I wrote this post the evening of October 15, 2012. Why it has languished in my drafts folder for so long, I know not. But as I plan out our baby girl's blanket (Pine Forest Baby Blanket using Cascade 220 Superwash Yarn in Daffodil), I have examined Charlie's blanket over and over, pondering how far I've come as a knitter since I designed and made it. I definitely don't use much acrylic anymore; I made Charlie's blanket out of Caron Simply Soft, and I don't love how it has held up. Live and learn, I suppose. And Charlie's blanket was made with no less love, just because I used cheaper materials. Right? Right. Anyway. Without further ado, a post about Charlie's blanket.
I have four younger sisters. Growing up, we shared just about everything: Barbies, coloring books, clothes, Play-Doh, hair doodads, plastic horses, you get the idea. I suppose at different times, we each had things that no one else touched. I had my Legos and Erector sets, and some of my favorite books. None of my sisters played with them. (In all fairness, I probably didn't give them the chance. A perk of being the first-born and a natural bossypants.)
As is natural in large families, I got first pass on most of the clothes and the toys, simply because I was the first kid to grow into things. Once I got too big or lost interest, this shirt or that stuffed animal was passed down the line, until the youngest had her turn. After our family squeezed the life out of something, we either gave it away or, if we really exhausted its functionality, tossed it in the trash.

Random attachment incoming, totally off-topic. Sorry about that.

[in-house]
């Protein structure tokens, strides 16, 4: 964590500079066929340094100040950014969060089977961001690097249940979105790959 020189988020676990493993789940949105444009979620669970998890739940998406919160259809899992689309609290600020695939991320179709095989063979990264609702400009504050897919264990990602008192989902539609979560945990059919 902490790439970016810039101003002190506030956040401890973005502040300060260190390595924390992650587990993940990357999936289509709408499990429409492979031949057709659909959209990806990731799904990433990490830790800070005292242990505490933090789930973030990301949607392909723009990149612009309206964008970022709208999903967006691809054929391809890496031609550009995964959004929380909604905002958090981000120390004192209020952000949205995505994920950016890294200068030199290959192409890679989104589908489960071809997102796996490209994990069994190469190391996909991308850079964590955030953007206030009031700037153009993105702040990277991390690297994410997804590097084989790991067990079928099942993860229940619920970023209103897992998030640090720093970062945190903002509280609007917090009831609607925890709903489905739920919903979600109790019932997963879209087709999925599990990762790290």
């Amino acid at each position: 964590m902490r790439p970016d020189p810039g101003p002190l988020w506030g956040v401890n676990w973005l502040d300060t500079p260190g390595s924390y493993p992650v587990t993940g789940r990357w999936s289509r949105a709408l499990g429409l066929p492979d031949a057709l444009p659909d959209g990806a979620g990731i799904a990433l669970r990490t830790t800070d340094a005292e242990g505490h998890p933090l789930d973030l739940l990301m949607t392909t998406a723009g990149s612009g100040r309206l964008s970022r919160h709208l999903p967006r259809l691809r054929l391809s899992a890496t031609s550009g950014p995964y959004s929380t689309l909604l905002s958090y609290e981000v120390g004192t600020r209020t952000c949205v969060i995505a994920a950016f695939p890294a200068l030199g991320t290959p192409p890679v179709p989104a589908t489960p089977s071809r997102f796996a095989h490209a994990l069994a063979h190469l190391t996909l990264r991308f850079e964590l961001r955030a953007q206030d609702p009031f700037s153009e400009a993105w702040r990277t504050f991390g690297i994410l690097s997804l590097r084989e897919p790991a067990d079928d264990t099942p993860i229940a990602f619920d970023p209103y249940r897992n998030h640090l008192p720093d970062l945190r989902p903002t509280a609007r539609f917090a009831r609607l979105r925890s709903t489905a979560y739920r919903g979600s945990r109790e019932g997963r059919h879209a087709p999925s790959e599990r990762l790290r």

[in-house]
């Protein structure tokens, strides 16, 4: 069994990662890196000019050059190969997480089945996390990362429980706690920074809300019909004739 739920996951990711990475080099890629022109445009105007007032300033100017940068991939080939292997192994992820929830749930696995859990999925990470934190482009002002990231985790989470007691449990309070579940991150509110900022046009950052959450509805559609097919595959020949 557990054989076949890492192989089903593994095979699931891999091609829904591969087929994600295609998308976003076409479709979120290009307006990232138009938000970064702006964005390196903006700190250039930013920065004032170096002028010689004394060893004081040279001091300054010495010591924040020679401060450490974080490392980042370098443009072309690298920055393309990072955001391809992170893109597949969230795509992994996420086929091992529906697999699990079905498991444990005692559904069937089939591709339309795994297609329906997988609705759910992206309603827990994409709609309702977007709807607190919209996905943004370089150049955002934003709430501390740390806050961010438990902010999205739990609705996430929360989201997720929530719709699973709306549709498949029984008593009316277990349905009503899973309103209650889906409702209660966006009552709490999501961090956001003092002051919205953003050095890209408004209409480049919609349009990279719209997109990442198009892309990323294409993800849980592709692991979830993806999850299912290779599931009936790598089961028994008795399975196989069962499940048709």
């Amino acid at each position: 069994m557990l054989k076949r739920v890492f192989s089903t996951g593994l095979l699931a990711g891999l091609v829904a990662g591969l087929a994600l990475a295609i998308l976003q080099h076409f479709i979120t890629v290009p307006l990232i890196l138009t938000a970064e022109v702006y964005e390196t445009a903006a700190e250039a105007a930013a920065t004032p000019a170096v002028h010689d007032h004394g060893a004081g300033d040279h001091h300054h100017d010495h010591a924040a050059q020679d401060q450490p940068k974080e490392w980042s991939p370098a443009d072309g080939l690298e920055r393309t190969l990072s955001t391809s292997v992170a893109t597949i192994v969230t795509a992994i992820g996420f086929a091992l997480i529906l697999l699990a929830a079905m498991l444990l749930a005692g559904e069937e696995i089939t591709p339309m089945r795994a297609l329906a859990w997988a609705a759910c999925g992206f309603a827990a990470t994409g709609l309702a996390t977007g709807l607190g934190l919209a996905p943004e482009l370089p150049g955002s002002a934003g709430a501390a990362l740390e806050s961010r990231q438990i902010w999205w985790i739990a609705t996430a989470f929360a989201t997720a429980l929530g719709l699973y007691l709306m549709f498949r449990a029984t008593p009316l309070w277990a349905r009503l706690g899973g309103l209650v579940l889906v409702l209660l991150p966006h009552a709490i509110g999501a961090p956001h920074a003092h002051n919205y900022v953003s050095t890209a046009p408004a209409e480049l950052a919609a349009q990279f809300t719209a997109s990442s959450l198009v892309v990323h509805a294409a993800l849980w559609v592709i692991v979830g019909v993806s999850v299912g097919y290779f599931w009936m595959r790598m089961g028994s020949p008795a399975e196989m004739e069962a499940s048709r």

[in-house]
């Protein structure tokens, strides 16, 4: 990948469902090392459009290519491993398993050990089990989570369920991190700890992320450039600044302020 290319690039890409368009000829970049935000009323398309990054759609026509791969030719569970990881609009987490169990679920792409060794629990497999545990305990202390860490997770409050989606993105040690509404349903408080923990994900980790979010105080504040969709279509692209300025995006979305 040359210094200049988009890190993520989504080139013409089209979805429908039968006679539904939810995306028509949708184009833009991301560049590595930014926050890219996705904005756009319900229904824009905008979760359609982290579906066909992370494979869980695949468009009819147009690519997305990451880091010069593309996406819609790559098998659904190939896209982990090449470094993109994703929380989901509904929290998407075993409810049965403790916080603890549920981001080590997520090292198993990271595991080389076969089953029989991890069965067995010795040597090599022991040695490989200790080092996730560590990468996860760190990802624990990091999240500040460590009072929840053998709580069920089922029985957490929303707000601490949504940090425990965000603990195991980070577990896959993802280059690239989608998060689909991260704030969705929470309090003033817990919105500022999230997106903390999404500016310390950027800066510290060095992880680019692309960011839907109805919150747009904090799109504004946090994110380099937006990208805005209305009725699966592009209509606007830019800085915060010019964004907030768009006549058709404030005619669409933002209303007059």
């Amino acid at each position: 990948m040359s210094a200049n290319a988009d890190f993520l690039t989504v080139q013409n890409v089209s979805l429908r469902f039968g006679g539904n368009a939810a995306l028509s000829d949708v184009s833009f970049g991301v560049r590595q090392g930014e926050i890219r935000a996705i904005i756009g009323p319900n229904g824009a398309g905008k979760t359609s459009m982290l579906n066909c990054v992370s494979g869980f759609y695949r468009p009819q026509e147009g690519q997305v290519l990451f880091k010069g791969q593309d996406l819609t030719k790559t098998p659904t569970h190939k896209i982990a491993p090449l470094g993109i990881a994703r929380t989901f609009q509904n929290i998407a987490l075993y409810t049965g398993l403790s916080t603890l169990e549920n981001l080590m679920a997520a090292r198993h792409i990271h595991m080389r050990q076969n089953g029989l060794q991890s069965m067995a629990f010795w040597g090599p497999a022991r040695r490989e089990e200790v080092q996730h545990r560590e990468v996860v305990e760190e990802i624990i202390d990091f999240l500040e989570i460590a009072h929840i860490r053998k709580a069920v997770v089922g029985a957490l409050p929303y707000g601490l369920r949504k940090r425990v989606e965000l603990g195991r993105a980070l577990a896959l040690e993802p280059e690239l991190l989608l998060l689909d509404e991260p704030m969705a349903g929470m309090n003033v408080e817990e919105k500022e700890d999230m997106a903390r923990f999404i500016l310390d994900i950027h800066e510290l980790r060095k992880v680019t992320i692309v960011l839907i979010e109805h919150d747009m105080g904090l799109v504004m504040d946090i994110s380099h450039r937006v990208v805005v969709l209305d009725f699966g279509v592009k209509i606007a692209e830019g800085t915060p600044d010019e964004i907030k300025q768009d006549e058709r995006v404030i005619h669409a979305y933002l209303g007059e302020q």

My youngest sister ended up being pretty sentimental. I cite the garbage collection of 1999. (You know, like some people collect dolls or shot glasses? That sort of collection.) She became quite attached to a blanket that was made by a friend of my mother's when she was pregnant with me. The blanket was a yard-long, pre-printed panel with a rocking horse. Lots of stark red, blue, and green on a white background. Very 1980s. It was tied with acrylic yarn and bound with a pleated cotton strip sandwiched between the front and back. A pretty simple blanket.
But to my youngest sister, it was Blankie. Forget going anywhere without Blankie. I tip my hat to my parents that she didn't drag into groceries stores or church. But it was always in the car waiting for her when she returned. She loved to cuddle with Blankie. Though we'd all slept on it, drooled on it, had our diapers changed on it, to my youngest sister, and to all of us, it was her blanket, and no one else's.
I made a blanket for Charlie, secretly hoping it would be his Blankie someday. Maybe it will be, or maybe it'll get passed around all my other children as Blankie did. Either way, it was a soothing to knit it during my pregnancy. The pattern was easy enough to remember without having to refer to it, but complicated enough to keep me engaged. It was my first stab at cable knitting, and I think it turned out beautifully. Just ignore the little unraveling issue on the border, if you please.
Linking up with Ginny for her weekly Yarn Along.